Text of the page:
about six feet.
A Homemade Barometer
milk bottle, a soda straw, a piece of a penny balloon, and a length of
Cover the mouth of the milk bottle with the piece of balloon, tying it in
place with the string. Glue one end of the soda straw to the middle of the
balloon. Make a scale on a piece of cardboard, by making 1/2 inch marks about
1/8 inch apart. Superimpose the free end of the straw across the scale, but
don't let it touch the scale. Mark the scale from 1 to whatever number of
lines on the scale. Ask one of the boys to be in charge of the barometer for
a month. Have him mark the number on the scale that the barometer points to
each day at a certain time. This way there can be a check between your
barometer and the actual air pressure as given in the newspaper each day.
Remember that as the air pressure increases, the straw will point higher on
A Fog-Making Machine
Use a plain glass
gallon jug, a stopper to fit it and a bicycle pump. Put a small amount of
water or alcohol (which works even better) in the jug. Bore a hole through
the stopper in the mouth of the jug. After a few strokes of the pump, remove
the stopper quickly. There will be a loud pop and you will see that a cloud
will form in the jug. To get 'fair weather', all you need to do is replace
the parts as they were, and pump air back into the jug. The reason the cloud
was formed is that in pumping air into the jug, the temperature was raised,
making it possible for the air to hold more moisture. When the top was
removed, the air expanded and cooled. This cool air could not hold as much
moisture, thereby forming a cloud.
You will need:
salt, sugar, Epsom salts, laundry detergent flakes, 4 glass jars, 4 spoons,
magnifying glass, thread or thin string, very hot water, pencils, paper clips,
Fill a jar half full
of very hot water. Stir in a cup or more of salt, a little at a time, until
no more will dissolve.
2. Rub some salt
onto a piece of string. Tie it around a pencil, tie a paper clip to the other
end, and drop into the water. Lay the pencil across the jar.
3. Put the glass in
a cool place where it won't be disturbed. Do not touch the jar or the
pencil. Watch for a few days.
4. Repeat the
process with Epsom salts, sugar, and laundry detergent flakes. Try adding a
little food coloring to one of the solutions.
What is happening:
The salt dissolves in the hot water. But cold water can't hold as much salt
in a dissolved form. So as the water cools, the salt forms again on the
Do It Yourself
Flashlight -- This flashlight can be assembled easily and provide a fun
project for the boys. And better yet, it actually works!
You will need:
a flashlight battery, a bulb, a plastic pill bottle with a flexible lid
and some insulated wire. (The pill bottle should be large enough for the
batter and bulb base to fit inside it. The wire should be the kind that can be
Scrape the insulation from one end of your wire and form it into a flat coil.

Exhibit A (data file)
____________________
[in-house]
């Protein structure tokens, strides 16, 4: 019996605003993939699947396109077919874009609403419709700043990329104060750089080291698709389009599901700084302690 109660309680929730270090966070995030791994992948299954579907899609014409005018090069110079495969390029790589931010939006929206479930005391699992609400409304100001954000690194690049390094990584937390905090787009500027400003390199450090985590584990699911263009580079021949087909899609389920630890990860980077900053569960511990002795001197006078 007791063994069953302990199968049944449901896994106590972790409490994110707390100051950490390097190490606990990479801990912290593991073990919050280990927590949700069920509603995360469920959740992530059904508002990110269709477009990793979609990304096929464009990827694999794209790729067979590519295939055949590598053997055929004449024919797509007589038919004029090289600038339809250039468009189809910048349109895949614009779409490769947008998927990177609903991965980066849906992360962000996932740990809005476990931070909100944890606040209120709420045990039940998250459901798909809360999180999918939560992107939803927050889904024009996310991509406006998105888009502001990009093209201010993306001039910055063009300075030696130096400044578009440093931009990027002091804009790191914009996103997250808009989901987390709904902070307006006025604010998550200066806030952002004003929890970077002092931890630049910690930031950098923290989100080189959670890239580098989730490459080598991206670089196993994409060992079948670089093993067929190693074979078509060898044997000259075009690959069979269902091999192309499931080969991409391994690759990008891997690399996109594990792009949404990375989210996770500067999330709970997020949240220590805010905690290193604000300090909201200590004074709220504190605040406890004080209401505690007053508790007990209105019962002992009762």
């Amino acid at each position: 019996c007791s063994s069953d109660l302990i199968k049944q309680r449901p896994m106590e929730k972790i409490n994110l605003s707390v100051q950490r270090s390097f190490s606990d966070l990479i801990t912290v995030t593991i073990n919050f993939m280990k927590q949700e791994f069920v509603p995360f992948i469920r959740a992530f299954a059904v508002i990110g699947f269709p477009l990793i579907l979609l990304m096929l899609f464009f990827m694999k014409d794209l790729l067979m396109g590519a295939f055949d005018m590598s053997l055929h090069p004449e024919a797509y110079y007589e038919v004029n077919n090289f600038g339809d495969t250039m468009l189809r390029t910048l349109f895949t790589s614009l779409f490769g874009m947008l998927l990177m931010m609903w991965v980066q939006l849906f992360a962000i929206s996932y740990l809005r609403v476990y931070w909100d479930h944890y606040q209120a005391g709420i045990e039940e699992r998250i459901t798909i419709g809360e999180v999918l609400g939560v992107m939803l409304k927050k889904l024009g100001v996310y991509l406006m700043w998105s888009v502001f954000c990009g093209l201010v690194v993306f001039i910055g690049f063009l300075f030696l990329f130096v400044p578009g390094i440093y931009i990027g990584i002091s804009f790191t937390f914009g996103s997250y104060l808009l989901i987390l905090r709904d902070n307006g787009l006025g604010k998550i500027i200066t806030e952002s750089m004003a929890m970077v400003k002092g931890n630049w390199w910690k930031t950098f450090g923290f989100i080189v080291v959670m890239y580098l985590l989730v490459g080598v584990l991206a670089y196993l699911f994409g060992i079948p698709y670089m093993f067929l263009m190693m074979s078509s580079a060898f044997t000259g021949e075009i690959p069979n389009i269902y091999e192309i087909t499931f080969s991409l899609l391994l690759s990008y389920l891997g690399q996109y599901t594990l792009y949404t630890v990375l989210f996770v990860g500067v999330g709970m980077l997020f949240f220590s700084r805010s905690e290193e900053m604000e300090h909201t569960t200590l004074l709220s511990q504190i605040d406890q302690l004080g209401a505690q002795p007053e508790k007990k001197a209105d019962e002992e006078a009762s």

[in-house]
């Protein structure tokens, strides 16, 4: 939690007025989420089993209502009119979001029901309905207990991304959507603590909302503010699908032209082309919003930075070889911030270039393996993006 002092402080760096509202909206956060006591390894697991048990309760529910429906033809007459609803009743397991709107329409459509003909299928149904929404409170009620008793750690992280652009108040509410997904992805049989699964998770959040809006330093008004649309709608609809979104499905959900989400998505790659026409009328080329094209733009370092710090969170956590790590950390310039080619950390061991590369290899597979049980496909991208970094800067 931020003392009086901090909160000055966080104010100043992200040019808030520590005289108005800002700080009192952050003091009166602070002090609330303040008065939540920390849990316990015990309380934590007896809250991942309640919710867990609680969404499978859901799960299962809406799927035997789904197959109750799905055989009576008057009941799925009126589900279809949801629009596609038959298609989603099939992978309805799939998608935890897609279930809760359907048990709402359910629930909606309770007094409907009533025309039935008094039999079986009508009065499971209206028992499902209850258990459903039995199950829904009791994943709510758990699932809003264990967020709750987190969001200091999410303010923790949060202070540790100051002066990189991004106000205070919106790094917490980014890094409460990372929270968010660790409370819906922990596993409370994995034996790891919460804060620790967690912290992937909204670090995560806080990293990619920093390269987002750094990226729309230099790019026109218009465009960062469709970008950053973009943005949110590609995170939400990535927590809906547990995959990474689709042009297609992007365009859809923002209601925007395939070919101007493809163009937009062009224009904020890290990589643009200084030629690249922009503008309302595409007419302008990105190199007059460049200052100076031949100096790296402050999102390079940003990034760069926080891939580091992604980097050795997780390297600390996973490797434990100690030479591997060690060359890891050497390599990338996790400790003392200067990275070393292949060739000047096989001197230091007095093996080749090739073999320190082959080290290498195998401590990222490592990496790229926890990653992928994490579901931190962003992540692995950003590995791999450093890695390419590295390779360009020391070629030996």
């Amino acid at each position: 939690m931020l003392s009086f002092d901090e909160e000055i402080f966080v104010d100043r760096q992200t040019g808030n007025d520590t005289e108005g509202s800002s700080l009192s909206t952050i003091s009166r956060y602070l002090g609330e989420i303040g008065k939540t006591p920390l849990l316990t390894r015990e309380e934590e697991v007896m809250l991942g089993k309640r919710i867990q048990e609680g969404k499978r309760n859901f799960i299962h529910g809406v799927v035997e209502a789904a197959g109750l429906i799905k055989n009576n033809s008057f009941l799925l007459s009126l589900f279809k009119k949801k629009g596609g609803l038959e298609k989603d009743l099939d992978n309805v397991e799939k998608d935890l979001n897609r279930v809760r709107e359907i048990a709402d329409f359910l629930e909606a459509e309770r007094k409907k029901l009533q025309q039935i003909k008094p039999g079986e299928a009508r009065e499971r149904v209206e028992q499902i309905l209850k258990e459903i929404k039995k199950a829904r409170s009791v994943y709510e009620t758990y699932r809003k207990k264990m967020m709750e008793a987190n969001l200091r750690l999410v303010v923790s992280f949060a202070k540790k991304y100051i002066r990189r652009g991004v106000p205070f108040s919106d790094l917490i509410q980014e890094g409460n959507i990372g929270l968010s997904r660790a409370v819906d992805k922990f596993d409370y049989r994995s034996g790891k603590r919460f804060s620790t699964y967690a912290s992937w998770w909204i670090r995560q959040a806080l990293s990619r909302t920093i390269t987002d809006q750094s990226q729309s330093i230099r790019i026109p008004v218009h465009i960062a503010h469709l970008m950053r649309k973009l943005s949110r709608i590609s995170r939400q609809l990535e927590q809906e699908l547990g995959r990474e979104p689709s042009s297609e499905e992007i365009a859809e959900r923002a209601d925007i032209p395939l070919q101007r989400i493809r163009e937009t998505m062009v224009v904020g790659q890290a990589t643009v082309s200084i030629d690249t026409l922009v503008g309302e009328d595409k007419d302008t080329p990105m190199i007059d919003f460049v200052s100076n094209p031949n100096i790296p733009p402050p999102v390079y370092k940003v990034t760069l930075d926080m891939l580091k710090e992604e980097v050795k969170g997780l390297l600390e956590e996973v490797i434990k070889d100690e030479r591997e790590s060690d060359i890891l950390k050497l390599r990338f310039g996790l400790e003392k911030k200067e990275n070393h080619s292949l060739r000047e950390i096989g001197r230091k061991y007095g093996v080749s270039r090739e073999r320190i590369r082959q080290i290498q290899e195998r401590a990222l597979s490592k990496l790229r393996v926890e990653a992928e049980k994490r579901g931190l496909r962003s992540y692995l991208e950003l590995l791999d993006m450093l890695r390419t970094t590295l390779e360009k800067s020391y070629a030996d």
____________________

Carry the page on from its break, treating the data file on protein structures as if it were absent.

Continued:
Attach the coil to the bottom of the battery with adhesive tape. Cut an
opening in the center of the pill bottle lid. so that the base of the bulb
will fit. Push base of bulb through hole in lid. Scrape the other end of the
wire and wind it around the base of the bulb. Secure in place with tape.
Crumble small piece of paper. Place enough of this in bottom of bottle so
that when battery is inserted and the lid is tightly in place, the bottom of
the bulb will just make contact with the raised center top of the battery.
Hinge one side of the lid to the bottle with tape. When lid is closed. the
bulb will light. To shut off your flashlight, flip up the lid. This light
creates a dim glow. If you want a larger light, use two batteries in a larger
Eyes Right or Left
Ask the Webelos
Scouts if they are right-eyed or left-eyed as they are right-handed and
left-handed. They can check by extending a finger towards a distant object
and keeping both eyes open. Then tell them to close their right eye. If
their finger appears to jump, this means they are right-eyed, if it does not,
they are left-eyed, since the left eye is dominant.
Webelos take turns seeing how many toothpicks they can land in a milk bottle
which is placed on the floor an arm's length away, Players drop the toothpicks
one at a time. They may lean forward, but can't move their feet.
(True or False?) (Make copies of this quiz for all the Webelos to try.)
Electric current was
discovered in Italy in 1781. (True, by Luigi Galvani.)
was an accidental discovery by Charles Goodyear. (True, in 1839.)
Madame Curie was the
second woman to win the Nobel Prize. (False, she was the first woman. It was
in Chemistry, for the discovery of radium,)
Mark Twain was the
first author to submit a typewritten manuscript to a publisher. (True, Life
on. the Mississippi in about 1875.)
5. "Disks for the
Eyes" was the original name for contact lenses. (False, the name for
eyeglasses that were made in Italy in 1280.)
A Real Attention
Getter: Inflate a balloon and affix 3 - 4 squares of plastic tape to it.
Have a boy stick a pin through the center of each piece of tape. To
everyone's amazement, the balloon will not burst. When the pins are removed
the balloon still will not burst. What is happening: The adhesive substance
on the tape acts like a self-sealing automobile tire, adhering to the pin as
it is pressed inward. When the pin is removed, the adhesive is forced outward
by the air pressure from within the balloon, automatically sealing the tiny